25 July 2006

Cannizaro Park, Wimbledon

Stephen Macvicar

Thank you very much for inviting me to Wimbledon Light Opera’s production of “Across the Pond – Rock to Rock” recently at Cannizaro Park. An intriguing kaleidoscope compilation of musical numbers intertwined with an interestingly unique script.

Synopsis

To quote from your programme notes;

First performed in November 2005, this epic romp through the ages begins when a ghostly female apparition appears in dreams of Tobias Jonathan Jacoby, an eccentric professor and inventor of the Time-Pod, a personal pocket sized time machine. She begs him to save her dying race, but neglects to tell him where she is, or for that matter when she is. All he knows is that the answers lie somewhere in America, somewhere in time, and somehow involve music.

Cannizaro Park is lovely setting for outdoor theatre. There is a magic in watching outdoor productions as the natural light fades and artificial light takes over. The outlay of the staging was very strange. It was almost diamond shaped with the unfortunately sparse audience set back a reasonable distance from the action. I can imagine it was difficult for the cast to get any real audience feedback.

This production was the brainchild of your own Al Clogston and refreshing to see such talent in-house. Initially the title seems a bit obscure but when unravelled we can see how clever it is. The music was very much a departure from the standard numbers we are usually party to in compilation shows. Reflecting in many ways the history of the society with many songs from the operetta genre yet encompassing the author’s taste for Rock’n’Roll music. I was delighted to be reunited with the music of Stephen Collins Foster in particular, so rarely performed these days as a result of its social commentary but nonetheless beautiful. Many may class the choice of music as old fashioned and to a large degree it was but I felt it brought many rarely performed songs back into the public glare. Some of the shows from which these songs emanate are rarely performed due to outdated and dull scripts and in many cases are not relevant to a modern audience. There was a pleasant array of soloists, combos and even barber shop. Obviously with such a mix of players the standard of vocalist varied but there was no doubting the togetherness of the ensemble. Nerves too I feel got to one or two performers in the unique atmosphere of Cannizaro Park. In the background we could see the very hardworking cast scuttling between costume changes and carrying substances props back and forth from the staging area. Due to a no show from your banjo player, the audience were left with a glaring gap in the second half where a short interval had previously been plotted to cover an ensemble costume change. I think this needed to be covered by an announcement of some kind.

This brand of production enabled some of the society’s members an opportunity to play a part or sing a solo where they ordinarily wouldn’t be cast in a major production. I absolutely agree in that sentiment but one must ask why these members don’t pick up parts and I think you could see from some of the well meaning but stilted central male characterisations why that is the case. However there were some beautiful voices amongst the lady principals and ladies ensemble in particular – they were a joy to listen to.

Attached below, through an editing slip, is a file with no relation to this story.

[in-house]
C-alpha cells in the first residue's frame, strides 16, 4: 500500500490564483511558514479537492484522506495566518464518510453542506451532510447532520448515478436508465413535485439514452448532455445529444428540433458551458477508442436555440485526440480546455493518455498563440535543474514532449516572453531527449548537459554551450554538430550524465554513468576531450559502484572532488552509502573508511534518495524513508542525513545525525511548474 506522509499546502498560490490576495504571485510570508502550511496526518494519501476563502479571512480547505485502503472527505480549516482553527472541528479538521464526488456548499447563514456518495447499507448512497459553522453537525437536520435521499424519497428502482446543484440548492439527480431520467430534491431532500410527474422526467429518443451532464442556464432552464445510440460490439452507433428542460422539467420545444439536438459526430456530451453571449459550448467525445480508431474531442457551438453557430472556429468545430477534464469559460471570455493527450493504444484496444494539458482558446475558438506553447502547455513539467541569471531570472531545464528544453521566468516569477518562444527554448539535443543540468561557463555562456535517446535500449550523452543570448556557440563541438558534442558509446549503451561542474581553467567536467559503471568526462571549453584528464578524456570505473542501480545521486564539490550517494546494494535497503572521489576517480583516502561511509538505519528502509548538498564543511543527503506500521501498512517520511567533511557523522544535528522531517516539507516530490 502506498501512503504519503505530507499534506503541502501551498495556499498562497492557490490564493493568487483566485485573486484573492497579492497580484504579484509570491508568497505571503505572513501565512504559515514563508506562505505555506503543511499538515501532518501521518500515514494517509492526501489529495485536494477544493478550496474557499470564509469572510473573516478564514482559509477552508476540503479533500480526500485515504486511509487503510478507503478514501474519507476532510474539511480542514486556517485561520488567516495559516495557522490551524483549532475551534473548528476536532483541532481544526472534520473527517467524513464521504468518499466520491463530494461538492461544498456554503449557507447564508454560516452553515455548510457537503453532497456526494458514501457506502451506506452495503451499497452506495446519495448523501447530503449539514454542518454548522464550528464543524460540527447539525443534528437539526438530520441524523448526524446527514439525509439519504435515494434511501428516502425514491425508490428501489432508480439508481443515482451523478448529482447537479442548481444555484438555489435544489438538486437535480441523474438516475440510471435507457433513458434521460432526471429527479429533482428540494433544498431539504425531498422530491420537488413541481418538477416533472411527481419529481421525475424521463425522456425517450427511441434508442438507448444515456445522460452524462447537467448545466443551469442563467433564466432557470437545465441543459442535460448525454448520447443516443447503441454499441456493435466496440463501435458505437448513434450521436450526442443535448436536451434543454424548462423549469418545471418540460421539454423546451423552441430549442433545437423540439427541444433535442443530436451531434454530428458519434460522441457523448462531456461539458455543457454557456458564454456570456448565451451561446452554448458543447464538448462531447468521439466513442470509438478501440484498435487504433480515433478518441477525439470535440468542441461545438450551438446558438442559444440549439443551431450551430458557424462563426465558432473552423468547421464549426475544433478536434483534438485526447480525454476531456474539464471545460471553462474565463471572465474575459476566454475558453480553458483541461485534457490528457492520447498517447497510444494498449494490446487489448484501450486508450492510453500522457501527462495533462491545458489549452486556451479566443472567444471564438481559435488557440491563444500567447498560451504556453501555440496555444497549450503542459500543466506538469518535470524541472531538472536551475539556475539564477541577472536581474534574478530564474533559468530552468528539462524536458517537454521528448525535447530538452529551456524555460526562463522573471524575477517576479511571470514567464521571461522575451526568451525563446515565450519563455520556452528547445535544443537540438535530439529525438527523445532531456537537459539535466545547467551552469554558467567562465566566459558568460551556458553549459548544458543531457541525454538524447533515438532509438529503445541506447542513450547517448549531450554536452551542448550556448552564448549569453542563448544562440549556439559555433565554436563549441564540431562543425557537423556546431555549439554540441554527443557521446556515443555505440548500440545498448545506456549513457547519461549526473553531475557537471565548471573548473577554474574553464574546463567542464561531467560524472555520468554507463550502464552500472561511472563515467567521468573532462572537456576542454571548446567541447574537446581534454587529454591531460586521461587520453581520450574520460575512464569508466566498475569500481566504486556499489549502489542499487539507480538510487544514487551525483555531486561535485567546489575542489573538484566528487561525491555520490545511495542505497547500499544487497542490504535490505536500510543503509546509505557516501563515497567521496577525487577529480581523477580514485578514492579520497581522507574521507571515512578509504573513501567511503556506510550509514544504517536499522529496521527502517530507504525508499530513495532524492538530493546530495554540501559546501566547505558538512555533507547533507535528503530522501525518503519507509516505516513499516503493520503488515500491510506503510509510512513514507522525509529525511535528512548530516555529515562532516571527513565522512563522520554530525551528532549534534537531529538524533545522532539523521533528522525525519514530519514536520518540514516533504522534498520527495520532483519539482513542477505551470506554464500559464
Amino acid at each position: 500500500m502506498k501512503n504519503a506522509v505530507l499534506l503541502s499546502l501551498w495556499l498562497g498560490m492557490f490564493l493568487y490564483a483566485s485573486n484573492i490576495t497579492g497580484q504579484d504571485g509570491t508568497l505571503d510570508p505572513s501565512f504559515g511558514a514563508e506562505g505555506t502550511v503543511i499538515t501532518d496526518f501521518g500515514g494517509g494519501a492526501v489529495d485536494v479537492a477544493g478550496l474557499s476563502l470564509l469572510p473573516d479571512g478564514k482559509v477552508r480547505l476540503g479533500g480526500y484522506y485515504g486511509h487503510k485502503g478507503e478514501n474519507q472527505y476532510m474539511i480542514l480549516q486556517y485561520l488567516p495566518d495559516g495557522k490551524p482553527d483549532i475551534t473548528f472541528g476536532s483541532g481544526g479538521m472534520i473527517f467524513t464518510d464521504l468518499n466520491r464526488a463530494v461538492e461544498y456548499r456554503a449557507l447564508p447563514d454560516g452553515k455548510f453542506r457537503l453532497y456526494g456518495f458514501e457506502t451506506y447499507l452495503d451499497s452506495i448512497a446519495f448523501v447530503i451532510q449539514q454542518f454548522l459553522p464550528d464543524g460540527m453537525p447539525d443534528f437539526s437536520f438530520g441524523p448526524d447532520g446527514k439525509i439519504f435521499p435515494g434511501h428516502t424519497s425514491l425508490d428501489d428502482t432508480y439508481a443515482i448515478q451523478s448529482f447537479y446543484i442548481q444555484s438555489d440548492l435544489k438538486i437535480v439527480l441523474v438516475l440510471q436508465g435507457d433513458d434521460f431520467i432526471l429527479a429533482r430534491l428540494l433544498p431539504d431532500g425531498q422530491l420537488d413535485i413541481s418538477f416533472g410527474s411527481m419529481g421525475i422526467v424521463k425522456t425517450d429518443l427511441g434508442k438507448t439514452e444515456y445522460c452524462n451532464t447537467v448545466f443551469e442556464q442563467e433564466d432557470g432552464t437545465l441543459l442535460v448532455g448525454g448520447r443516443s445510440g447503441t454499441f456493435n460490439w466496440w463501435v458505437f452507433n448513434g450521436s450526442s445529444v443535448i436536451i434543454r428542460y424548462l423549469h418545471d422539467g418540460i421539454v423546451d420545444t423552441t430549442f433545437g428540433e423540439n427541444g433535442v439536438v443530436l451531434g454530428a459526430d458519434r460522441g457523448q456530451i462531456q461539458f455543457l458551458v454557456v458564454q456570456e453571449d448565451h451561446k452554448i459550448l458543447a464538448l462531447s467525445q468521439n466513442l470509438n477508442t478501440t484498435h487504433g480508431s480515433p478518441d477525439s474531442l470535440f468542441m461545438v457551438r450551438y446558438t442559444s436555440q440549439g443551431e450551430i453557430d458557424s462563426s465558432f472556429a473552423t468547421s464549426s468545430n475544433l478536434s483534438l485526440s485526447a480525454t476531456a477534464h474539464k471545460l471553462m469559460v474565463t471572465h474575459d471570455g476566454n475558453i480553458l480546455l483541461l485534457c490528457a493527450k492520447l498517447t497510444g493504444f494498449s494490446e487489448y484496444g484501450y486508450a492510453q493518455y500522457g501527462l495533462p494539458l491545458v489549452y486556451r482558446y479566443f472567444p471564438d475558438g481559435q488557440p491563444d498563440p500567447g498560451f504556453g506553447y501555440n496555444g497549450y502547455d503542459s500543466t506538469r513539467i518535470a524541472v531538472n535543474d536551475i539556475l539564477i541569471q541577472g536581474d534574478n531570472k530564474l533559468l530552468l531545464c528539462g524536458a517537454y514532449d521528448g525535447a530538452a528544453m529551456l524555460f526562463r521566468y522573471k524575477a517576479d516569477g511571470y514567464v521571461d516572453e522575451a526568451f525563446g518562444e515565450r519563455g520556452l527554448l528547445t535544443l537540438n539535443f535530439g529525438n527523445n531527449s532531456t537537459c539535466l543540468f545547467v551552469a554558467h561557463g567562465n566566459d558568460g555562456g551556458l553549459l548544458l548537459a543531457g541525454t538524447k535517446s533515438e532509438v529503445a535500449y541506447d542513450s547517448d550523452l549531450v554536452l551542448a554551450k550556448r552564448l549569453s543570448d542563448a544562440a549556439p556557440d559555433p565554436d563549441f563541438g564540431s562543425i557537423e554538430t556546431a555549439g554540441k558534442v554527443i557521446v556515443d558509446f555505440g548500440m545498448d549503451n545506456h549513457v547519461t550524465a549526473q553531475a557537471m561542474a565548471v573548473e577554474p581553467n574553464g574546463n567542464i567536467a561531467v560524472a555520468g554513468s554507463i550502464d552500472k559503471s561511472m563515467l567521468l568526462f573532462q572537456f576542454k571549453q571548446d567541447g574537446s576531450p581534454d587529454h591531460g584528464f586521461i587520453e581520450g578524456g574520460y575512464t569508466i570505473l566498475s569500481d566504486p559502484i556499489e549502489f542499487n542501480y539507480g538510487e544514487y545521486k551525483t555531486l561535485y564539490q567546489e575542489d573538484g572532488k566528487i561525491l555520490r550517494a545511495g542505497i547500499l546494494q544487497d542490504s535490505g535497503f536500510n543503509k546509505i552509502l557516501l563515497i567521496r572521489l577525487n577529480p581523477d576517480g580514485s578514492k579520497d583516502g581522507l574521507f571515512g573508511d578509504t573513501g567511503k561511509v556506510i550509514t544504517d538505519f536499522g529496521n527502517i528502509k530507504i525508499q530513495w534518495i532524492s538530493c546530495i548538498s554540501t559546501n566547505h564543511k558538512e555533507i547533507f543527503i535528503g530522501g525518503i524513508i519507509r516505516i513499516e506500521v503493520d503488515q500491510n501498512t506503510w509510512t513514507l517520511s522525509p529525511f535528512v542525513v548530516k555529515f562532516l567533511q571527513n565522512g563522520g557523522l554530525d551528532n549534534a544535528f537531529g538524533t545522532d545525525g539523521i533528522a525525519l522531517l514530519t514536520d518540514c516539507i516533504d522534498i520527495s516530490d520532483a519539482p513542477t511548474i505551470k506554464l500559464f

I’ve previously mentioned my delight in hearing some of the tunes of Stephen Collins Foster but this programme included a cavalcade of the beautiful melodies of generations ago in some instances. Particular favourites of mine were; I Got Rhythm, Oh Susannah, Sit Down Sister, Anything Goes, the extremely comical portrayal of the Indian Love Call, and The Student Prince Medley. In the second half; Brother Can You Spare a Dime, Only Make Believe, Don’t Sit Under the Apple Tree, Surfin’ USA, Stand By Your Man, I am Woman, Summer Nights (why didn’t this chap sing more?), and Stout Hearted Men. Again the lilting music of Sigmund Romberg relived memories of past performances in The New Moon and The Desert Song.

All in all this was a successful night for Wimbledon Light Opera Society. Sure there were moments which could be classed as stock amateur but there were also some fantastic passages within this ensemble piece. Congratulations to a hard working cast and crew for this unique theatrical experience. Special mentions too for the wardrobe department for a multitude of period costumes and to a talented troupe of musicians, David Harvey, Neil de Haviland and the fiddling of Linda Sutch.

Once again thank you for inviting me to Cannizaro Park and best wishes for your upcoming production – the perennial classic “The Pirates of Penzance” at the Secombe Theatre in Sutton.

I looking forward to seeing you again soon and if I can be of any assistance at any time, please do not hesitate to contact me.

Kindest Regards

Stephen Macvicar

NODA Rep

London Area 3

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